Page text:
CineVegas succeeds with studio fare, edgy cinema


Since it debuted in 1998, the CineVegas Film Festival has deftly mixed glitz and grit, the classy and the crass, with programming that embraces everything from indie esoterica to old Hollywood and parties that take advantage of its Sin City setting. That dynamic will be in full effect tonight when the ninth annual edition of the festival (running through June 16 at the Palms Casino Resort and Brenden Theatres) opens at the Palms with the premiere of Warner Bros. Pictures' Vegas-set caper film "Ocean's Thirteen," an event benefiting the International Rescue Committee for Not on Our Watch, an organization supporting humanitarian relief efforts in Darfur, Sudan.

It's a cause close to the hearts of several members of the film's A-list cast, of which George Clooney, Brad Pitt, Matt Damon, Don Cheadle and Andy Garcia are expected to attend. Their presence guarantees that hordes of national and local media will be on hand -- helping attract even more attention to the festival itself.

"Having it be such a Las Vegas film is really just perfect," says CineVegas director of programming Trevor Groth, who also is a senior programmer at the Sundance Film Festival. "It's a great opportunity for us."

Indeed, the "Ocean's" gang already has had a positive impact on the festival's fortunes, helping it attract an impressive list of sponsors, including Cadillac, Conde Nast Traveler, Heineken, and Southwest Airlines.

"Having them involved has given us more resources to do more for the films and the filmmakers that are in the festival, as well as just being able to throw even bigger and grander parties, which we're sort of known for anyway," Groth says. "A lot of them had signed on before ('Ocean's Thirteen') was confirmed, so it wasn't the only thing. But then I think there were a couple that were on the fence, so it definitely kind of pushed them over the edge."

The film's producer, Jerry Weintraub, admits that he, too, was conflicted about accepting the festival's Vanguard Producer Award, but he says the chance to raise money for Not on Our Watch -- which he co-founded with Cheadle, Clooney, Damon and Pitt -- was too good to pass up.

"I told them that I really have gotten a lot of awards this year," Weintraub says, adding, "and it feels like I'm going to my funeral. I'd already committed to the Boston Film Festival, the L.A. Free Clinic (40th anniversary gala) -- enough already. (But CineVegas' organizers) said, 'We think you deserve this. It's the right time in your career to have it.' And I said, 'OK, but I want to make it into a benefit for Not on Our Watch,' and (CineVegas president) Robin Greenspun said, 'That's a great idea.'"

Of course, Weintraub won't be the only honoree. On June 15, Anthony Hopkins will receive the Marquee Award for his feature-length directorial debut "Slipstream," while Charlize Theron will be presented with the Half-Life Award, and filmmaker Mike Newell will pick up the Vanguard Director Award. Additionally, the inaugural Vanguard Actor Award will be presented to Ben Kingsley, star of the festival's closing-night feature, IFC Films' "You Kill Me," directed by John Dahl.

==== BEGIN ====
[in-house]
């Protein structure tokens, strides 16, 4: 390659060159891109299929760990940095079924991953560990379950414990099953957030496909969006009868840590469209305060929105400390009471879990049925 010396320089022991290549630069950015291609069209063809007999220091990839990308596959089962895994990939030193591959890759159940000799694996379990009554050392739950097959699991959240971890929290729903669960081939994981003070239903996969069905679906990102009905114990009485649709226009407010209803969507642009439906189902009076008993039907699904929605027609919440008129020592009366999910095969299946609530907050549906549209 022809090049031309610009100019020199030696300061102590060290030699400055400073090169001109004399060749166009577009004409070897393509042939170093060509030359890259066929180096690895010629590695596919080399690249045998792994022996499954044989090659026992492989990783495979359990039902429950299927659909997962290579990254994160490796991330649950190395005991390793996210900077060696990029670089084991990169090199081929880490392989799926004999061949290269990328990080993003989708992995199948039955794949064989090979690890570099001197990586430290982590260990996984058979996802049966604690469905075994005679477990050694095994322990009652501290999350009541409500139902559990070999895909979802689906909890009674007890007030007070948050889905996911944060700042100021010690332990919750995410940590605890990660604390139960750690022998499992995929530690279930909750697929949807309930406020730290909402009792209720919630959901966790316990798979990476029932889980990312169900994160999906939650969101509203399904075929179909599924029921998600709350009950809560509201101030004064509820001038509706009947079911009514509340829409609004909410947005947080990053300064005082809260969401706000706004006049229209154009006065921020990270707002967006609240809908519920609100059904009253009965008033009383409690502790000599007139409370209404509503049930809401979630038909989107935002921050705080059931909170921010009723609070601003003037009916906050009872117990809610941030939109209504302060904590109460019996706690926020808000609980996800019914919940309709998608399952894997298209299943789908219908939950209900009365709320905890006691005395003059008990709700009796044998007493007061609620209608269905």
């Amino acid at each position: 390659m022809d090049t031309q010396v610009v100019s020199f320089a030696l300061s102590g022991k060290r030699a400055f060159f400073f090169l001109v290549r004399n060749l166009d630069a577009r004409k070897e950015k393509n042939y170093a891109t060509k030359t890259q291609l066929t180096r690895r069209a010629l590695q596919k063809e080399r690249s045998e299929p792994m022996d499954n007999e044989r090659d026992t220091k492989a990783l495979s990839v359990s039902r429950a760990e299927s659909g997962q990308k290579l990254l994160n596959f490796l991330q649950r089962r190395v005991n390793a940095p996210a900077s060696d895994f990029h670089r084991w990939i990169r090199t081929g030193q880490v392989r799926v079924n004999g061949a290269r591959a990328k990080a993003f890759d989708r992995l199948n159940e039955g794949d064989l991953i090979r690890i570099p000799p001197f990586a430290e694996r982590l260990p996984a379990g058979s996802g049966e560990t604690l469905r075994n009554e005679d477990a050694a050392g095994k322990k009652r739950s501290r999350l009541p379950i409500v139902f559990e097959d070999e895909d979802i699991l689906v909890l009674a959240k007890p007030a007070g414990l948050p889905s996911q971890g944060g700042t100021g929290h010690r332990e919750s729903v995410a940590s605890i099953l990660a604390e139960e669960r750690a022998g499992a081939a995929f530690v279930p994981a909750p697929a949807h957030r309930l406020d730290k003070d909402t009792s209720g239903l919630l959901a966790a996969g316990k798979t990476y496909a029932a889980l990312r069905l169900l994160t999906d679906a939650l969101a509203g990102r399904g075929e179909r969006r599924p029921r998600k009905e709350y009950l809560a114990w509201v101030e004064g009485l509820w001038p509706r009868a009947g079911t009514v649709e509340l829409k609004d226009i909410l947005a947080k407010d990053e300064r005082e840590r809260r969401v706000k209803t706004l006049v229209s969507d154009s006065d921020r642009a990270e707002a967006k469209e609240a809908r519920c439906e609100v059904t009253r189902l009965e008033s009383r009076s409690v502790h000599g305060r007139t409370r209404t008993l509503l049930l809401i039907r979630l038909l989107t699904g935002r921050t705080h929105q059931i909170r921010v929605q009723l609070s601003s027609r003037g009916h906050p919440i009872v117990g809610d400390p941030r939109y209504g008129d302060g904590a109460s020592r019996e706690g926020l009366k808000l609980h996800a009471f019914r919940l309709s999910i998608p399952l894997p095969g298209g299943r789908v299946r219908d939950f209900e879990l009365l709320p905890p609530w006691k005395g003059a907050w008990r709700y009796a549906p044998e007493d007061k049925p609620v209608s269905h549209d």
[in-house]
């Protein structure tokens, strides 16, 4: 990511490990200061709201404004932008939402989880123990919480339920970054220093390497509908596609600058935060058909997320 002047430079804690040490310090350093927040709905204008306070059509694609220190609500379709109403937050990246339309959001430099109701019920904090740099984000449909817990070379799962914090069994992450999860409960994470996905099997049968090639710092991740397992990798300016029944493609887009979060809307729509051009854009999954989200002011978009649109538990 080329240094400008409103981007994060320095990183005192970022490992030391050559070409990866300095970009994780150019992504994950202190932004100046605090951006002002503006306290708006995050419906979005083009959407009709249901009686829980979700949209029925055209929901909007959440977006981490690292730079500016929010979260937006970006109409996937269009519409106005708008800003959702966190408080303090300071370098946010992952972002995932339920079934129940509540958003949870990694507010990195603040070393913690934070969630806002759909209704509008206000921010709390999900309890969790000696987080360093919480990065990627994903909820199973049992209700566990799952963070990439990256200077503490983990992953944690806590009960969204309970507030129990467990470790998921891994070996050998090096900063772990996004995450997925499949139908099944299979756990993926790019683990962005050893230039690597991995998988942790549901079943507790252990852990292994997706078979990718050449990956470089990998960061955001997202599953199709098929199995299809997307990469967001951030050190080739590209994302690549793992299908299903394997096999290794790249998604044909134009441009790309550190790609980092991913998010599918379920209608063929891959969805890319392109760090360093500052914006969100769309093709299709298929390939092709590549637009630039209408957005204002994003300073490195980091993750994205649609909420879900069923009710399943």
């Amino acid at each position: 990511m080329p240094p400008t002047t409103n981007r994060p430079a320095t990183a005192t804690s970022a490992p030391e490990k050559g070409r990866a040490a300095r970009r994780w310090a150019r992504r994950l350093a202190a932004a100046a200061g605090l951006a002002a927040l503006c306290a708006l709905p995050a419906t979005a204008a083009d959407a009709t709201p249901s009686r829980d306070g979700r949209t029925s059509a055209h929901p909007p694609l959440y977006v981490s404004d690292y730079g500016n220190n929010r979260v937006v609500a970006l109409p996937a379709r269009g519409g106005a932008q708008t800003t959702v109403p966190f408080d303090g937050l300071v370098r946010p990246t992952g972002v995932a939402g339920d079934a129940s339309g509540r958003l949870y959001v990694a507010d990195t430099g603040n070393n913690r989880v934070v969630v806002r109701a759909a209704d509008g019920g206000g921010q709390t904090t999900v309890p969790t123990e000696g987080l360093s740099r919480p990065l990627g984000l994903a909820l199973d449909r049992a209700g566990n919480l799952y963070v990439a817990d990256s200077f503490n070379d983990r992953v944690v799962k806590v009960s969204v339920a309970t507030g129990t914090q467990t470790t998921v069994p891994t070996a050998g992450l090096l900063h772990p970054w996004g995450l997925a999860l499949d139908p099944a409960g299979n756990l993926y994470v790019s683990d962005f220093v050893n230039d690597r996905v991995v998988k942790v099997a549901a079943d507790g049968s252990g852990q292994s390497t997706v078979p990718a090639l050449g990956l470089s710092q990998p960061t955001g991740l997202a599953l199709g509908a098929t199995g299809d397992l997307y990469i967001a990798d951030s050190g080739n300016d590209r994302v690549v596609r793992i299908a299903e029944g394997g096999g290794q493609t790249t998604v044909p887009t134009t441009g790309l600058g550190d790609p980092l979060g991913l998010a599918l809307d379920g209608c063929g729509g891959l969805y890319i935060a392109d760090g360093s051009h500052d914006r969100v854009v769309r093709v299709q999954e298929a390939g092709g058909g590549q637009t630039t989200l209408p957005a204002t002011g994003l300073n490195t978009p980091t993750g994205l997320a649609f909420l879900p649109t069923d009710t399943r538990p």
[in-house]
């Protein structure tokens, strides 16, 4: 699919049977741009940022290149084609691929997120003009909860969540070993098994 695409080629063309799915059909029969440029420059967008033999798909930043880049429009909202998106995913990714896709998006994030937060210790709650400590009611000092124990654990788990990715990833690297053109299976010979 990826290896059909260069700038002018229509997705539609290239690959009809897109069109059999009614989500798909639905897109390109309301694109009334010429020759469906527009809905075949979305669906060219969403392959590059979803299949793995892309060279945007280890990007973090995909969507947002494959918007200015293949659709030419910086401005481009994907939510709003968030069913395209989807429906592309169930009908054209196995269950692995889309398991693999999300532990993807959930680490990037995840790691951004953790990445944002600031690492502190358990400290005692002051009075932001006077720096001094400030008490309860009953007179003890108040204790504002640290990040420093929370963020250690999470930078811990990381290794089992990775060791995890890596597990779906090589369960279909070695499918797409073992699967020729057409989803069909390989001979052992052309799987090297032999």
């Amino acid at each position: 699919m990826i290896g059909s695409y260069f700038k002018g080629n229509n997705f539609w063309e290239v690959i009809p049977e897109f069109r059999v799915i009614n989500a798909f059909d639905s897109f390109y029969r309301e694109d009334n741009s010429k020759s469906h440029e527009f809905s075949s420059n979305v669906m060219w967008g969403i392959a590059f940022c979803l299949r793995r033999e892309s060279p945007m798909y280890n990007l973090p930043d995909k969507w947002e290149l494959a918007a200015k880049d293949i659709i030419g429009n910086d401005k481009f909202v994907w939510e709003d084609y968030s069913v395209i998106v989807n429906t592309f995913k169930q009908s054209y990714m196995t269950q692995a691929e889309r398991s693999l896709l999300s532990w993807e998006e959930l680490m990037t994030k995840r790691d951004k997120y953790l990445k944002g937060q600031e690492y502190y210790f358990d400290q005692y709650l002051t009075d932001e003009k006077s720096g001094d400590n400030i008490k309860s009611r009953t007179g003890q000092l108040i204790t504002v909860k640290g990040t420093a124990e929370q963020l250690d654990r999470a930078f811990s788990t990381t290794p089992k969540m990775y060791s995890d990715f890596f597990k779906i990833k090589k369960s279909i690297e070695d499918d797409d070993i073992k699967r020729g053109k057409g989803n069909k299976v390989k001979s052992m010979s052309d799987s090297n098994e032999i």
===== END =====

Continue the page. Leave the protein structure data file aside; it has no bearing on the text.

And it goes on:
Star power might be the selling point for the media and the fest's sponsors, but Groth feels the heart of CineVegas is its Jackpot Premiere section, which features the world or U.S. premiere of films without distribution deals "because it's these filmmakers who have taken a chance on CineVegas in terms of where they're going to unveil their films -- their babies, in essence -- to the world," he says.

This year's Jackpot lineup includes the world premieres of Robert Logevall's "All God's Children Can Dance," starring Joan Chen; Peter Spears' comedy "Careless," starring Colin Hanks and Tony Shalhoub; Lucas Elliott's political drama "Choose Connor," starring Steven Weber and Alex Linz; and Dan Peterson's "Have Love, Will Travel," which explores the underground world of "private dancing."

The festival's other programs include Sure Bets, which highlights upcoming films with U.S. distribution; Diamond Discoveries, screening previously premiered new films available for U.S. distribution; Area 52, a showcase for bizarre films from the underground; and Modern Crusaders, which is comprised entirely of political documentaries. The latest addition to the programming lineup is La Proxima Ola, a section highlighting the next wave of Mexican films and directors.

"We've got an incredible group (of films) that is on par with any festival in the U.S., outside of Sundance," Groth offers.

But, as packed with filmmaking talent as CineVegas might be, the event has yet to develop into a marketplace for acquisitions, a la Sundance, the Festival de Cannes or the Toronto International Film Festival. But Miramax Films vp acquisitions Peter Lawson says that CineVegas has carved out an important niche on the festival circuit.

"I think with its timing being kind of post-Cannes, it's a good launching pad for some of these small movies that may not be suited for (the Tribeca Film Festival), and they get a ton of press with the big sponsors that they have and the deep pockets of the founders of the festivals," says Lawson, who sits on the Cine-Vegas advisory board. "Also for distributors looking to get some regional press, it's a good spot to launch a movie."

According to Samuel Goldwyn Films vp acquisitions Peter Goldwyn, it also is a great place to see a movie.

"The screenings don't start too early, and they don't run too late, so there's plenty of time to see movies at a leisurely pace and actually enjoy them," says Goldwyn, who also is a member of the CineVegas advisory board. "And since it's a much more relaxed atmosphere, it's easy to hang out with filmmakers and get to know them and schmooze."

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